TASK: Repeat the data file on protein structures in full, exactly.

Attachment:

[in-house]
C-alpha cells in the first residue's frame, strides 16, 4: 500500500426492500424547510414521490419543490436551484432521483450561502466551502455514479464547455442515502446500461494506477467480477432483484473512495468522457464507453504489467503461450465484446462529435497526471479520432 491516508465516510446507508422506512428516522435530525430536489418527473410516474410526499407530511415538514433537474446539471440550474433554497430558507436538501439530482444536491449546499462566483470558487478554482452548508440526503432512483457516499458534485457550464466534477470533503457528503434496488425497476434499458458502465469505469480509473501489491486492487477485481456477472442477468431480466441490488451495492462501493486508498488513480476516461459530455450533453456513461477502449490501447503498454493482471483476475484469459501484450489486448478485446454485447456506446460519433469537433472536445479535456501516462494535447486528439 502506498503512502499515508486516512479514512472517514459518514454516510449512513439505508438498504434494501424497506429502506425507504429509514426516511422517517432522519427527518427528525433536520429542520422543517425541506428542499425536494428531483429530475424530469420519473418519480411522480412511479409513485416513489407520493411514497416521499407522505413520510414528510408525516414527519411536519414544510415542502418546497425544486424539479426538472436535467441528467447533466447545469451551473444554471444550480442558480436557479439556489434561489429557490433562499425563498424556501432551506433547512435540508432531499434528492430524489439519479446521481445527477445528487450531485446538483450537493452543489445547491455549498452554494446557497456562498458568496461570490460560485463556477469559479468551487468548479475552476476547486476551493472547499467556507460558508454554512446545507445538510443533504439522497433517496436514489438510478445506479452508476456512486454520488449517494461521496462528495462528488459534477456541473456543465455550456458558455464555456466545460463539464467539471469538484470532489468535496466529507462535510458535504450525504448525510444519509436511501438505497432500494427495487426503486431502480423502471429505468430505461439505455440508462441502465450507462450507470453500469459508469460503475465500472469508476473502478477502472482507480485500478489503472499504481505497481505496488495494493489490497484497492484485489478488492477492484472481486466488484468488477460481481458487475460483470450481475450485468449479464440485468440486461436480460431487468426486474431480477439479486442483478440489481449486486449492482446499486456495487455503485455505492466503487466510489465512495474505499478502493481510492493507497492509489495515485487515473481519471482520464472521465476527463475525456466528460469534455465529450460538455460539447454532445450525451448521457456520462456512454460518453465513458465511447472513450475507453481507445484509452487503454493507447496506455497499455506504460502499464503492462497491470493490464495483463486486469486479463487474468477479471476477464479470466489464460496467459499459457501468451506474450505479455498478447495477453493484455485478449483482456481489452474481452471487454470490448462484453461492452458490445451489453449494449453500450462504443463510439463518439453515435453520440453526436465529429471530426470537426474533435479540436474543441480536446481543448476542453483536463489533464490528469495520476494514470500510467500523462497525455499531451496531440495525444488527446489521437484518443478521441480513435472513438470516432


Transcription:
[in-house]
C-alpha cells in the first residue's frame, strides 16, 4: 500500500426492500424547510414521490419543490436551484432521483450561502466551502455514479464547455442515502446500461494506477467480477432483484473512495468522457464507453504489467503461450465484446462529435497526471479520432 491516508465516510446507508422506512428516522435530525430536489418527473410516474410526499407530511415538514433537474446539471440550474433554497430558507436538501439530482444536491449546499462566483470558487478554482452548508440526503432512483457516499458534485457550464466534477470533503457528503434496488425497476434499458458502465469505469480509473501489491486492487477485481456477472442477468431480466441490488451495492462501493486508498488513480476516461459530455450533453456513461477502449490501447503498454493482471483476475484469459501484450489486448478485446454485447456506446460519433469537433472536445479535456501516462494535447486528439 502506498503512502499515508486516512479514512472517514459518514454516510449512513439505508438498504434494501424497506429502506425507504429509514426516511422517517432522519427527518427528525433536520429542520422543517425541506428542499425536494428531483429530475424530469420519473418519480411522480412511479409513485416513489407520493411514497416521499407522505413520510414528510408525516414527519411536519414544510415542502418546497425544486424539479426538472436535467441528467447533466447545469451551473444554471444550480442558480436557479439556489434561489429557490433562499425563498424556501432551506433547512435540508432531499434528492430524489439519479446521481445527477445528487450531485446538483450537493452543489445547491455549498452554494446557497456562498458568496461570490460560485463556477469559479468551487468548479475552476476547486476551493472547499467556507460558508454554512446545507445538510443533504439522497433517496436514489438510478445506479452508476456512486454520488449517494461521496462528495462528488459534477456541473456543465455550456458558455464555456466545460463539464467539471469538484470532489468535496466529507462535510458535504450525504448525510444519509436511501438505497432500494427495487426503486431502480423502471429505468430505461439505455440508462441502465450507462450507470453500469459508469460503475465500472469508476473502478477502472482507480485500478489503472499504481505497481505496488495494493489490497484497492484485489478488492477492484472481486466488484468488477460481481458487475460483470450481475450485468449479464440485468440486461436480460431487468426486474431480477439479486442483478440489481449486486449492482446499486456495487455503485455505492466503487466510489465512495474505499478502493481510492493507497492509489495515485487515473481519471482520464472521465476527463475525456466528460469534455465529450460538455460539447454532445450525451448521457456520462456512454460518453465513458465511447472513450475507453481507445484509452487503454493507447496506455497499455506504460502499464503492462497491470493490464495483463486486469486479463487474468477479471476477464479470466489464460496467459499459457501468451506474450505479455498478447495477453493484455485478449483482456481489452474481452471487454470490448462484453461492452458490445451489453449494449453500450462504443463510439463518439453515435453520440453526436465529429471530426470537426474533435479540436474543441480536446481543448476542453483536463489533464490528469495520476494514470500510467500523462497525455499531451496531440495525444488527446489521437484518443478521441480513435472513438470516432